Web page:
The 17-bedroom Penny Lane Hotel in Penny Lane, Liverpool is up for sale at £950,000
The sellers, Christie and Co., are stretching the Beatles connection to breaking point, gushing that the hotel, as well as bearing the name of 1967 Beatles song, is close to some Beatle’s childhood homes, the Beatles Story museum and the (newly re-built) Cavern Club.
What Christies are not telling prospective buyers is that Penny Lane was named in honour of a seriously vile piece of 18th century work called James Penny, a slave-ship owner and operator who made his fortune, and derived his power in Liverpool from capturing male and female West Africans, 600 at a time, and transporting them for forced labour on plantations in the West Indies. Penny had no sense of shame about how he was making his fortune, describing the enslavement as “humane”, fighting abolition of his meal ticket and wrongly predicting the collapse of Liverpool if it was taken away.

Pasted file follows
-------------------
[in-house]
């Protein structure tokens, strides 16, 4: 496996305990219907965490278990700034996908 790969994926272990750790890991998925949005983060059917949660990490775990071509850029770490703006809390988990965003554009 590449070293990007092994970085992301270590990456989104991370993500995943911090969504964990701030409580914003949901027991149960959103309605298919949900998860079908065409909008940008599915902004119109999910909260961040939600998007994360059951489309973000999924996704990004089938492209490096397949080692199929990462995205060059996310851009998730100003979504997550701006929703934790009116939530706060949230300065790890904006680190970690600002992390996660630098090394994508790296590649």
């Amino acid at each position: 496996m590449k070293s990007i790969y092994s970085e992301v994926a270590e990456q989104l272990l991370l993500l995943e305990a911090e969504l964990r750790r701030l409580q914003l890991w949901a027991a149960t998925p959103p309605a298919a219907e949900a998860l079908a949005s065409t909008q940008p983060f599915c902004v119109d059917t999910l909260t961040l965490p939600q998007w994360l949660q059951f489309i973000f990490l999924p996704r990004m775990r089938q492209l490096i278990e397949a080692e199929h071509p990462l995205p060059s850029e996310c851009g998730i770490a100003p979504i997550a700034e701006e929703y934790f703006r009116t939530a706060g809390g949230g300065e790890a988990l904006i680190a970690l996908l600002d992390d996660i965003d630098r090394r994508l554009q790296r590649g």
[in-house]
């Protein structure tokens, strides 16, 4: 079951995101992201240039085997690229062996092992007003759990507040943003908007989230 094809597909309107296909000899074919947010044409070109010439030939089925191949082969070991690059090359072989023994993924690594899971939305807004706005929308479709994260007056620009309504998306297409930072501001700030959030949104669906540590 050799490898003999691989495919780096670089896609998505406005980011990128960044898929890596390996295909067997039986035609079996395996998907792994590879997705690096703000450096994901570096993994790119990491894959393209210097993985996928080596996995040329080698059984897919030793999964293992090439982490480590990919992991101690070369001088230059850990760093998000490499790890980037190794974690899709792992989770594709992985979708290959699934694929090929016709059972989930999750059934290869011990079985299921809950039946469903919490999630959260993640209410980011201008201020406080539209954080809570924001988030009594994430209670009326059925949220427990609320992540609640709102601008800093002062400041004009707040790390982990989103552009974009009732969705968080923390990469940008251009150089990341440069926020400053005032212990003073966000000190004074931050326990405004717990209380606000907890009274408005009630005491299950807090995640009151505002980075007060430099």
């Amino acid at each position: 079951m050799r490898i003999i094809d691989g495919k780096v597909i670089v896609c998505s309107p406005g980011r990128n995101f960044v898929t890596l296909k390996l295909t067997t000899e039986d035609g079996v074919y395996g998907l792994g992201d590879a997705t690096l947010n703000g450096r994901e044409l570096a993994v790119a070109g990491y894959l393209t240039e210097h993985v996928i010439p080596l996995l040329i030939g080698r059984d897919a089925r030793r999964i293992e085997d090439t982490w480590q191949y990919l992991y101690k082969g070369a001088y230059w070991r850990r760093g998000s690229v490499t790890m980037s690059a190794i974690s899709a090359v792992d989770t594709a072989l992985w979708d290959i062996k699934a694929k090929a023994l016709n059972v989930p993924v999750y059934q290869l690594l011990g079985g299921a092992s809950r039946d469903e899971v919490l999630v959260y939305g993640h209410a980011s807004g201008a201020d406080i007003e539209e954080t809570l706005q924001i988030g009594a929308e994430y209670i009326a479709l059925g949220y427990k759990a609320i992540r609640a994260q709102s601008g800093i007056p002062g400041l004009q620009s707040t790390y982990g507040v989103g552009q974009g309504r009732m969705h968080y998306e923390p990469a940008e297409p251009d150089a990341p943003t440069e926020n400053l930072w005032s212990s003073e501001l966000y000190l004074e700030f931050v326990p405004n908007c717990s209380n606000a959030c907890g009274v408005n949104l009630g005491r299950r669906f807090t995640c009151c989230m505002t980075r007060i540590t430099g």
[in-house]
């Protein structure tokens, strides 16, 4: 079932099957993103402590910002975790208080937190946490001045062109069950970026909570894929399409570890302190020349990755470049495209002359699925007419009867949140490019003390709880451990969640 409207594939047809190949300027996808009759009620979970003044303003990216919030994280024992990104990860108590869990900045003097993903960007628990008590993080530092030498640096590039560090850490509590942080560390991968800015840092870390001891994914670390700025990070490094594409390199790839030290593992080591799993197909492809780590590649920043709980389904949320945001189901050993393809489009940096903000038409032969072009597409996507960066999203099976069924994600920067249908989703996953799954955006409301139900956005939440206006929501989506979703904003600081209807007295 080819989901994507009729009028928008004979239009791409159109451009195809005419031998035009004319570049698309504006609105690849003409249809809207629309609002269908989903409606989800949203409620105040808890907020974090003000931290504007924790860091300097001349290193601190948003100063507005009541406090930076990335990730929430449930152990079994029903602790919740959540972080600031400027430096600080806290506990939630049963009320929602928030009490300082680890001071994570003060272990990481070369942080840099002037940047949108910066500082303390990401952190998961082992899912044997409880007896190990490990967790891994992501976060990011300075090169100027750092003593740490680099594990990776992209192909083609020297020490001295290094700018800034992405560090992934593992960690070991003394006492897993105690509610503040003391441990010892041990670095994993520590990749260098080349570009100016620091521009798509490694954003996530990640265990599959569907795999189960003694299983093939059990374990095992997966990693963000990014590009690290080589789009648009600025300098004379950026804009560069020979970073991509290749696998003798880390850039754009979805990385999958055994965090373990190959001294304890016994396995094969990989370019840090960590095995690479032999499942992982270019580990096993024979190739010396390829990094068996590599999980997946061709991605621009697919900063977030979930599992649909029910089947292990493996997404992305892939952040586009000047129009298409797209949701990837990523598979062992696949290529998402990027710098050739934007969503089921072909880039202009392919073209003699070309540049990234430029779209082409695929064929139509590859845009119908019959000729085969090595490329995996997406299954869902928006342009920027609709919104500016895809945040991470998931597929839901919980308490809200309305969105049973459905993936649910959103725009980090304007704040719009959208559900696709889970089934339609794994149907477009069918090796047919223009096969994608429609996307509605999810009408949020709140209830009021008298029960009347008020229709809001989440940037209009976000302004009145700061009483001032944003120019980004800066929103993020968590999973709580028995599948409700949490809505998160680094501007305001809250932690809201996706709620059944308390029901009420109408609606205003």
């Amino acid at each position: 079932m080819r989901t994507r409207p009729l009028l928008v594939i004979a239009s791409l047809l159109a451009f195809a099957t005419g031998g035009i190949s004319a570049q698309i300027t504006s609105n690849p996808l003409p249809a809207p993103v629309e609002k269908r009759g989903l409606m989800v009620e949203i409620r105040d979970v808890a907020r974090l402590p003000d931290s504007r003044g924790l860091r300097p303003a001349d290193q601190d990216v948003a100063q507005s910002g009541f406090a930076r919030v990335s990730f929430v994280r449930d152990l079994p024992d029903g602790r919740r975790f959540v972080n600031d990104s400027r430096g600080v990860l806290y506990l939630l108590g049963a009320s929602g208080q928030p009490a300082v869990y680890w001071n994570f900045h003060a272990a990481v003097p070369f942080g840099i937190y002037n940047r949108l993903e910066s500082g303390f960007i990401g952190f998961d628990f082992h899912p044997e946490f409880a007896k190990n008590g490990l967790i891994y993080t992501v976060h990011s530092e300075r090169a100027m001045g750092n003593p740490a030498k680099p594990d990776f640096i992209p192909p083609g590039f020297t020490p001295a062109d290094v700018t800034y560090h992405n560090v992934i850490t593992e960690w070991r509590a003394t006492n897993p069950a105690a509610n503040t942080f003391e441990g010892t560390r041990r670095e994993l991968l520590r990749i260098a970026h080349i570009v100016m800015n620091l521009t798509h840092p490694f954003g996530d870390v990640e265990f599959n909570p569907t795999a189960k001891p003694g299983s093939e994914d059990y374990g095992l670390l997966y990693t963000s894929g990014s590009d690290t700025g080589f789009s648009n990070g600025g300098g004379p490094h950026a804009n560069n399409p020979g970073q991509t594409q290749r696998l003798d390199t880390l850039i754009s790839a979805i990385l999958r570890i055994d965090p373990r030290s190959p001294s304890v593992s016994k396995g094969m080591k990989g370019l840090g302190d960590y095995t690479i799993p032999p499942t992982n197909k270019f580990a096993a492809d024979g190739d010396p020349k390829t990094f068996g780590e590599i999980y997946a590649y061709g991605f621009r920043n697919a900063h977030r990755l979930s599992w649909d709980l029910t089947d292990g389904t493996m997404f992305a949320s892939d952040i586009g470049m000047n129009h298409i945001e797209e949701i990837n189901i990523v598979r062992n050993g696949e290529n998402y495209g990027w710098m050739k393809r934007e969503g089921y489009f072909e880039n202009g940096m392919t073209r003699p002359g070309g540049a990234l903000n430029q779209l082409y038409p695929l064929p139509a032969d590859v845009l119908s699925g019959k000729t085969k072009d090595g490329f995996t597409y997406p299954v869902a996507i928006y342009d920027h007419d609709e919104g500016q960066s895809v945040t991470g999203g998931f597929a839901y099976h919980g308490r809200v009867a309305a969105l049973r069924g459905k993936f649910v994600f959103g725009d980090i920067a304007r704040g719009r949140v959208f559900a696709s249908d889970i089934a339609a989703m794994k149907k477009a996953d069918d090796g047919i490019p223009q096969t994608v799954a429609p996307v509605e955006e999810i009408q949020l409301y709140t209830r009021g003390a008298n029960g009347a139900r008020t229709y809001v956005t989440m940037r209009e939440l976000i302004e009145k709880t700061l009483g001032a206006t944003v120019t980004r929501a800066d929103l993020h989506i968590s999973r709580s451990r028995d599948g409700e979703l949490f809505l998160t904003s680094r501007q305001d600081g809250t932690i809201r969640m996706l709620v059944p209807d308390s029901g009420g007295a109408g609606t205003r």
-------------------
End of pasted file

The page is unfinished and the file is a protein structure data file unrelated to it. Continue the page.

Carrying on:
In 2006 it was proposed by Liverpool councillor Barbara Mace to change the names of all Liverpool streets named in honour of slavers (Bold Street, Blackburn Place, Cropper Street, Parr Street, Penny Lane, Roscoe Street, Sir Thomas Street, Tarleton Street) but the plan was withdrawn on the basis that it was wrong to “airbrush negative parts of history”.